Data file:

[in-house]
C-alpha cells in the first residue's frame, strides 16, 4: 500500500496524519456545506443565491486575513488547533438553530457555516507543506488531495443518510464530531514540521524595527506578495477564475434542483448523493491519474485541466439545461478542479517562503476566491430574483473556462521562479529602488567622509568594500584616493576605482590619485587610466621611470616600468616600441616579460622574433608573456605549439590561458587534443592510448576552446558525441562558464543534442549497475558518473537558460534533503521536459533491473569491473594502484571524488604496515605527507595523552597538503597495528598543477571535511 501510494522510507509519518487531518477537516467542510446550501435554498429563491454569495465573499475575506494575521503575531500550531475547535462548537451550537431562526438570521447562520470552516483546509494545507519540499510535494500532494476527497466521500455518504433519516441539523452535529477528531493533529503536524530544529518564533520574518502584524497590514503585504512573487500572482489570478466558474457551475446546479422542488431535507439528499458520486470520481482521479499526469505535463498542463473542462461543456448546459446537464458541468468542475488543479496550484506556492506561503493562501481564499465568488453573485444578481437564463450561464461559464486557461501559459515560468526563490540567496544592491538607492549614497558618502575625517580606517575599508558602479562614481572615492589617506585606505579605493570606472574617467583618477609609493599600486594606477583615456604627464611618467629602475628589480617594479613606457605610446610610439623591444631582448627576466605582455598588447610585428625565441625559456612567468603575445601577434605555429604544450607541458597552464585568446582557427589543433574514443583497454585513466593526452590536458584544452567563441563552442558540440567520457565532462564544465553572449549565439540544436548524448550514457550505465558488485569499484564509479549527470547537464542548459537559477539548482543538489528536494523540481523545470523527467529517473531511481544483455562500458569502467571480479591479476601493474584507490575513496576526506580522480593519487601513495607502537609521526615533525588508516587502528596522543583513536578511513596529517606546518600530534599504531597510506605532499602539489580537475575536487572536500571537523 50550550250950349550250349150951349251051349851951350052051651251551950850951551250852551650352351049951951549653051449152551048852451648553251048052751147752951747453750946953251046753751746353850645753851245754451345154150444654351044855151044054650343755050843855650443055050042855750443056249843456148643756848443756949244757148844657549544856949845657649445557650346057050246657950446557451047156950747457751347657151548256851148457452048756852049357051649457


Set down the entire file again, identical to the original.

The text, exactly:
[in-house]
C-alpha cells in the first residue's frame, strides 16, 4: 500500500496524519456545506443565491486575513488547533438553530457555516507543506488531495443518510464530531514540521524595527506578495477564475434542483448523493491519474485541466439545461478542479517562503476566491430574483473556462521562479529602488567622509568594500584616493576605482590619485587610466621611470616600468616600441616579460622574433608573456605549439590561458587534443592510448576552446558525441562558464543534442549497475558518473537558460534533503521536459533491473569491473594502484571524488604496515605527507595523552597538503597495528598543477571535511 501510494522510507509519518487531518477537516467542510446550501435554498429563491454569495465573499475575506494575521503575531500550531475547535462548537451550537431562526438570521447562520470552516483546509494545507519540499510535494500532494476527497466521500455518504433519516441539523452535529477528531493533529503536524530544529518564533520574518502584524497590514503585504512573487500572482489570478466558474457551475446546479422542488431535507439528499458520486470520481482521479499526469505535463498542463473542462461543456448546459446537464458541468468542475488543479496550484506556492506561503493562501481564499465568488453573485444578481437564463450561464461559464486557461501559459515560468526563490540567496544592491538607492549614497558618502575625517580606517575599508558602479562614481572615492589617506585606505579605493570606472574617467583618477609609493599600486594606477583615456604627464611618467629602475628589480617594479613606457605610446610610439623591444631582448627576466605582455598588447610585428625565441625559456612567468603575445601577434605555429604544450607541458597552464585568446582557427589543433574514443583497454585513466593526452590536458584544452567563441563552442558540440567520457565532462564544465553572449549565439540544436548524448550514457550505465558488485569499484564509479549527470547537464542548459537559477539548482543538489528536494523540481523545470523527467529517473531511481544483455562500458569502467571480479591479476601493474584507490575513496576526506580522480593519487601513495607502537609521526615533525588508516587502528596522543583513536578511513596529517606546518600530534599504531597510506605532499602539489580537475575536487572536500571537523 50550550250950349550250349150951349251051349851951350052051651251551950850951551250852551650352351049951951549653051449152551048852451648553251048052751147752951747453750946953251046753751746353850645753851245754451345154150444654351044855151044054650343755050843855650443055050042855750443056249843456148643756848443756949244757148844657549544856949845657649445557650346057050246657950446557451047156950747457751347657151548256851148457452048756852049357051649457